Pitchpot


In addition to the basket just described, the water bottle and carrying basket are the only other objects of wickerwork made by the Navaho. Tqoshje is probably a contraction of tqo, water, and yishje, it is closed with gum, from the fact that the wicker bottle or jar is covered with a layer of gum or pitch. These bottles are made of, or sewed with sumac, willow, or other pliable twigs, in the shape of a large vase with a rounded bottom, a globular body, and a long, narrow neck with a flaring rim. A small loop of plaited horsehair is woven into the jar at either side. An awl is the only instrument used, and no particular care is taken to weave very closely, as the jar is rendered water-tight by a covering of pine of pinon gum over the whole inner and outer surface. The gum is heated and poured into the jar, and by inclining and turning is brought in contact with the whole inner surface, after which the surplus pitch is poured off. A heated pebble is then thrown inside and vigorously shaken, which is said to remove any hardened lumps, and gives the interior a smooth surface. The exterior, too, is now covered with gum, which in addition is daubed with red clay to obtain a reddish hue. Any unevenness is then removed from the surface by pressing a heated pebble over it. These jars have no lid, but a bunch of grass or sage bark is stuffed into the neck of the jar to prevent the water from splashing out. A cord or rope attached to the loops on the sides of the jar is slipped over the shoulders, or across the forehead, with the jar resting on the small of the cask, so that it can be conveniently carried in this manner for a considerable distance. Their capacity is from one to two gallons, though the larger sizes have a greater capacity. They are not plentiful, and are being displaced more and more by the modern pail and bucket. Pgs. 297-298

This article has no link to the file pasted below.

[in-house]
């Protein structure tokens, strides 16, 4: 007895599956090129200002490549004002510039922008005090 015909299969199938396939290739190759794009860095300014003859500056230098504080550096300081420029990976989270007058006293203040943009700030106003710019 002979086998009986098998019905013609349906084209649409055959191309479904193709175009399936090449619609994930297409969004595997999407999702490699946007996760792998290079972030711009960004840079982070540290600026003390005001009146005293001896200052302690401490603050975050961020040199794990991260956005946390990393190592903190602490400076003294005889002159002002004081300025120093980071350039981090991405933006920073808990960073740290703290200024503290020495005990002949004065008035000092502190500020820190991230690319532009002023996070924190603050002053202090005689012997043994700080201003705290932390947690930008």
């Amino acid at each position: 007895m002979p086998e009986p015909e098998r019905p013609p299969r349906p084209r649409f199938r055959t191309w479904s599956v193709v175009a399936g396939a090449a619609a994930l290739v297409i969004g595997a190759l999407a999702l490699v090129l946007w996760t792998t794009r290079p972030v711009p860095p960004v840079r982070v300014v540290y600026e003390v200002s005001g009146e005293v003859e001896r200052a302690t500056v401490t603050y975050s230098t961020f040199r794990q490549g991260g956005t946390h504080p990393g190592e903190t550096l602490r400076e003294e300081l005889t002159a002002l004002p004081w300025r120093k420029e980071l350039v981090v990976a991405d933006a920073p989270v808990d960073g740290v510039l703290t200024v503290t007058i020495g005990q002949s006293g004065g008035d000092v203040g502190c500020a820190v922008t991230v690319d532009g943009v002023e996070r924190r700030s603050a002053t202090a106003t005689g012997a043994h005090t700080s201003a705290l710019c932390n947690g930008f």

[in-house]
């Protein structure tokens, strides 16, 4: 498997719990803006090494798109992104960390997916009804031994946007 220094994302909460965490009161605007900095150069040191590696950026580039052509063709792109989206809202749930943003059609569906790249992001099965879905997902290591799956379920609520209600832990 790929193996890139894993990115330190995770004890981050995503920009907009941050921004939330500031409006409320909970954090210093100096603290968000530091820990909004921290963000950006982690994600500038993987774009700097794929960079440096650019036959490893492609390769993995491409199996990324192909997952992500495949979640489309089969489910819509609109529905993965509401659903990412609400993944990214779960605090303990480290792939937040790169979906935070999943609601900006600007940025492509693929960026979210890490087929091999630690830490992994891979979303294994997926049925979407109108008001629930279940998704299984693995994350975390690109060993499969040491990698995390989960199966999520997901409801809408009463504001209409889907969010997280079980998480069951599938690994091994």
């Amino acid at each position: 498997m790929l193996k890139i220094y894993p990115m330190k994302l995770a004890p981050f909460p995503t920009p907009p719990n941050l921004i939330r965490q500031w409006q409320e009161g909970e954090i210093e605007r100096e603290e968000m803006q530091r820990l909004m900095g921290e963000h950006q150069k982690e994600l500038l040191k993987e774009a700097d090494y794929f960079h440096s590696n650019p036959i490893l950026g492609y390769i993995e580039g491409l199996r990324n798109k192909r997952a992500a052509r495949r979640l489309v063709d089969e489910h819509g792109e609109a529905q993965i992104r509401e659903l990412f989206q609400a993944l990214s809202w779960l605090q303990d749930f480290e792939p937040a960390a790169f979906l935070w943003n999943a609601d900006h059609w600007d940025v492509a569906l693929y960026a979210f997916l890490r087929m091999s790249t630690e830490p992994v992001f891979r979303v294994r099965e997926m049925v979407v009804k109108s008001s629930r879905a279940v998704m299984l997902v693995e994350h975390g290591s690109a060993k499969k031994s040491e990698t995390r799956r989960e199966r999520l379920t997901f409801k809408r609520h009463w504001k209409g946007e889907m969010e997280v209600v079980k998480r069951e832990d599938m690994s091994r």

In earlier days a waterbag was also used. This consisted of a piece of buckskin stretched over a hoop to form a bottom, with the ends of the buckskin brought upward and secured to a very small hoop for an orifice. It was called tqo azis, waterbag, or tqo abid, water paunch, as later the paunch of a cow or sheep was employed instead of buckskin. The modern bottle is tqozis. Pg. 298

An Ethnologic Dictionary of the Navaho Language; 1910, The Franciscan Fathers.